We will use sequence capture probes (~50 Mb sequence panels) to capture genomic regions of interest in jack pine and western larch.
Collecting western larch needles in the Lamb Creek BC provenance trial (June 2017).
Bark sampling in jack pine provenance trials (Sept 2016 and July 2017).
Activity 1.4 Comparative transciptomics of Douglas-fir
How do trees adapt to different climates? In this activity, we are comparing the physiological responses of four Douglas-fir provenances from different home environments (two coastal and two interior) to simulated future dryer and warmer climates. We will zoom in on gene expression (RNA, the transcriptome) to identify climate-responsive genes. The physiological mechanisms being studied include photo-protection, energy dissipation, water-use efficiency, and photosynthetic gas exchange. This study will result in a more complete causal description of abiotic stress response in Douglas-fir.
We have grown two batches of Douglas-fir seedlings. The first batch has gone through an accelerated growing cycle and are now being used to study the effects of warm autumn to the development of cold hardiness (started in December 2017). The second batch of seedlings are now in their second growing season and will be used to study the response to heatwave (set for March 2018). Using transcriptome data and detailed phenotyping of Douglas-fir responses to extreme climates, we will select a few climate-responsive genes. These candidate genes will be functionally validated using model plants.
Warm Autumn – Effects of a warmer climate on late season performance and the development of cold hardiness.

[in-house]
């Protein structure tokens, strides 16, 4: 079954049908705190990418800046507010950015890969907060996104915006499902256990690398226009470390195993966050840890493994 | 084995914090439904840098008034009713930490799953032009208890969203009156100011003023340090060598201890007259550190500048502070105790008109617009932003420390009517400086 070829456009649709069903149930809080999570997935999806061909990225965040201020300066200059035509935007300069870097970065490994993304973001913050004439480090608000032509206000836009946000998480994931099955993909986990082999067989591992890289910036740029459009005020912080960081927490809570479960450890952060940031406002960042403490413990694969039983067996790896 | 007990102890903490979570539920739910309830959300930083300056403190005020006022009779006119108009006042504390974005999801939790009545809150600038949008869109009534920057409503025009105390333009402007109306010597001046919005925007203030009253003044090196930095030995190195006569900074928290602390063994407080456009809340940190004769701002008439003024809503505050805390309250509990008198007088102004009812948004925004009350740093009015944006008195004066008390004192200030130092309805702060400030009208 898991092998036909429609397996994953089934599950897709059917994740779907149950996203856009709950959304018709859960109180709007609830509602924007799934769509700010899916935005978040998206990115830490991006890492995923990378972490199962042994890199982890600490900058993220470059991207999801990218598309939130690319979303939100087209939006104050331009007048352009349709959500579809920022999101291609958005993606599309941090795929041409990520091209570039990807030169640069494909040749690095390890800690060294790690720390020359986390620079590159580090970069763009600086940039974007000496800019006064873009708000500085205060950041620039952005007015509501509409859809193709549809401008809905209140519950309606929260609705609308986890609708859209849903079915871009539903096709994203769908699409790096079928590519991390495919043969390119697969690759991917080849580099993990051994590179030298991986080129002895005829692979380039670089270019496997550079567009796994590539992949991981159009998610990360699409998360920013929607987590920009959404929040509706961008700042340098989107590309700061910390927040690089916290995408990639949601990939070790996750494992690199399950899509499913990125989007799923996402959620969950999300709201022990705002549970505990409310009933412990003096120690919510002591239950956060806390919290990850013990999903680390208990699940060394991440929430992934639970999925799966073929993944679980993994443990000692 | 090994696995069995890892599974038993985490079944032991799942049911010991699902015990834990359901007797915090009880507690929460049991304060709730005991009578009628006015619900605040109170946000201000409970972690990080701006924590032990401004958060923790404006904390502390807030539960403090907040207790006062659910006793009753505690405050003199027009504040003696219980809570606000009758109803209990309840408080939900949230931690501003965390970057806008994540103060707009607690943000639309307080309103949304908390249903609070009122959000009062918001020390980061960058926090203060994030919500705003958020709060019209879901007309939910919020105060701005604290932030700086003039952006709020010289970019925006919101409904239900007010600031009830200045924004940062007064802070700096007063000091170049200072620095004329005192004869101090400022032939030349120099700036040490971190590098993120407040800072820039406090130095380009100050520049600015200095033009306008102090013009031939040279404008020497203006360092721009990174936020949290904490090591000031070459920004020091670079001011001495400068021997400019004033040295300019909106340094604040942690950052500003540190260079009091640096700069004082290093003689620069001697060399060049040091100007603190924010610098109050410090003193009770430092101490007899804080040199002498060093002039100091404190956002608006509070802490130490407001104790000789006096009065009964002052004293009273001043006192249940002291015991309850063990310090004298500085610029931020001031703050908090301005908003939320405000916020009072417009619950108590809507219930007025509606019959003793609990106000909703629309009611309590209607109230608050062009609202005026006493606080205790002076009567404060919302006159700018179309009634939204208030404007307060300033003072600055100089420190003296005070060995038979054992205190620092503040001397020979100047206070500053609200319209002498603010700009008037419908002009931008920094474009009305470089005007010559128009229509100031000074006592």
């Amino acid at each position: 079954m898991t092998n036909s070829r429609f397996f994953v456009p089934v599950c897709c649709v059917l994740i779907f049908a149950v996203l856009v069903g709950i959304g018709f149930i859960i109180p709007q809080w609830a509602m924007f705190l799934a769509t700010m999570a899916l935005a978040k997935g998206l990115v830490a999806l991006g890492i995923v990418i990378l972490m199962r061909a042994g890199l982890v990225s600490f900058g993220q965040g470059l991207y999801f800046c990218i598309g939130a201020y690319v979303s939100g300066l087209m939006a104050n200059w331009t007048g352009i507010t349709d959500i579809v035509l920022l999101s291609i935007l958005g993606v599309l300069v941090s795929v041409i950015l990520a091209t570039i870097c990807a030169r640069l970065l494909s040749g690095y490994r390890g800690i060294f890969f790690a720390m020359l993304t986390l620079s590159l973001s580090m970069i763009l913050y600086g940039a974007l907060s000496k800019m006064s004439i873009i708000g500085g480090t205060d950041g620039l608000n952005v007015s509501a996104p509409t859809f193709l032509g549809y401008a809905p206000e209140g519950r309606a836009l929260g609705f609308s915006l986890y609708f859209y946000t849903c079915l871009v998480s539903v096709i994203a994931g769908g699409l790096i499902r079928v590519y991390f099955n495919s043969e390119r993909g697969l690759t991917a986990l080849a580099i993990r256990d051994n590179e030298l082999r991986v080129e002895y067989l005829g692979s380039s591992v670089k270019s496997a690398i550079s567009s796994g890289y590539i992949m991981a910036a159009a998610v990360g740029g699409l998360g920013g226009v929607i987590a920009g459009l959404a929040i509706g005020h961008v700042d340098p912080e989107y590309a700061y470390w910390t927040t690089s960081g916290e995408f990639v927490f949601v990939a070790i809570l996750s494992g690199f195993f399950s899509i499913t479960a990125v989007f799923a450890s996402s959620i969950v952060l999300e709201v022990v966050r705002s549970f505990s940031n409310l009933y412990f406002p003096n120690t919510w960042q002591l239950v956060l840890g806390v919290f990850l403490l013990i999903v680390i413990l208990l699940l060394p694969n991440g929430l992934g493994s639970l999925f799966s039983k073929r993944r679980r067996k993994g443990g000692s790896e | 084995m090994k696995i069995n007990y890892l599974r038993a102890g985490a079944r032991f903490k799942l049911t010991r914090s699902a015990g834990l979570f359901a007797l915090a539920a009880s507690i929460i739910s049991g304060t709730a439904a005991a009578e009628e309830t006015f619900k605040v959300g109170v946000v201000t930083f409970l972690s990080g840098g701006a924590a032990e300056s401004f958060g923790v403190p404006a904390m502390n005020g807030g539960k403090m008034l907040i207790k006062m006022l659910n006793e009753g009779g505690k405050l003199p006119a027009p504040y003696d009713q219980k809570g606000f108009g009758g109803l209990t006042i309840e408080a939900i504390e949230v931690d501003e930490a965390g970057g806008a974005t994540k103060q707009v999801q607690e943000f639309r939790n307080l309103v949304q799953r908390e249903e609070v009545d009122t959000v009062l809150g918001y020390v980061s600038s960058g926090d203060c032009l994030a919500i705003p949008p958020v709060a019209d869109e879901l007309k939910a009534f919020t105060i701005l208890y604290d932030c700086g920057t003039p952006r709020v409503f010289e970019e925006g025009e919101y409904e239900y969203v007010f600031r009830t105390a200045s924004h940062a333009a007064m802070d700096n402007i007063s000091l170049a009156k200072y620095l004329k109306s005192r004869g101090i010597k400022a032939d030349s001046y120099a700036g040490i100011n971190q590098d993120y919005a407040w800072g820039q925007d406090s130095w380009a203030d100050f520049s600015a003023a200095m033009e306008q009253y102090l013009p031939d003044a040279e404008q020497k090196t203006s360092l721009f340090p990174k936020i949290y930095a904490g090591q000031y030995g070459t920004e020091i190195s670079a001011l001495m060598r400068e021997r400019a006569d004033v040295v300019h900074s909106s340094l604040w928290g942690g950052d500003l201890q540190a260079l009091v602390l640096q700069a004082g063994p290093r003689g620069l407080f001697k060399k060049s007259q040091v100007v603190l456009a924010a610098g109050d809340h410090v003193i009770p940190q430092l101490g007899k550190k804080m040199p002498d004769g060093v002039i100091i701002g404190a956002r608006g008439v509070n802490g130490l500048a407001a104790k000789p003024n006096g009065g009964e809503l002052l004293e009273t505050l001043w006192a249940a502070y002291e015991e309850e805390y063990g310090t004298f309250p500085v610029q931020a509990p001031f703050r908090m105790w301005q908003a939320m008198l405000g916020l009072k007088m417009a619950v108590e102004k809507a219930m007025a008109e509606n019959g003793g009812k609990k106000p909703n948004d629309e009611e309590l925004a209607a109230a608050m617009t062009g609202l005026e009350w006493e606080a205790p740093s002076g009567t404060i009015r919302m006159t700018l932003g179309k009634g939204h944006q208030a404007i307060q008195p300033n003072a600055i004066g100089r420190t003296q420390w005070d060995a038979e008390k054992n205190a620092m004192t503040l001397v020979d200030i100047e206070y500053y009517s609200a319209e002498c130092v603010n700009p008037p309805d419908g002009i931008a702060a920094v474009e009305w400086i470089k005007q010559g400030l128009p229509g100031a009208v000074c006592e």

Douglas-fir seedlings exposed to a short photoperiod (needed to initiate budset) and summer temperature will be compared to seedlings exposed to normal autumn temperature. The difference in photosynthesis and chlorophyll fluorescence will be measured using a portable gas exchange fluorescence system and several pigments will be quantified to understand photoinhibition in these plants. Both sets of plants will be exposed to below freezing conditions to determine their level of freezing tolerance. The phenotypic data will be complemented by RNA-seq quantification of gene expression in needles, buds and roots.
Heatwave – Differences in the response of Douglas-fir provenances to heatwave.
In this experiment, we will subject Douglas-fir plants to seven days of no water supply, followed by up to two weeks of extremely hot days. We will compare the responses of heatwave treated Douglas-fir to plants grown under extreme hot and normal summer conditions. Water potential and soil water will be monitored regularly and photosynthesis and photoinhibition will be measured weekly during the treatment. Samples will be collected for quantification of pigments, carbon stable isotope and gene expression profiling.
Douglas fir seedlings growing in the research greenhouse at University of Toronto Mississauga. These seedlings are in their second growing season and will be used to study response to heatwave in March 2018.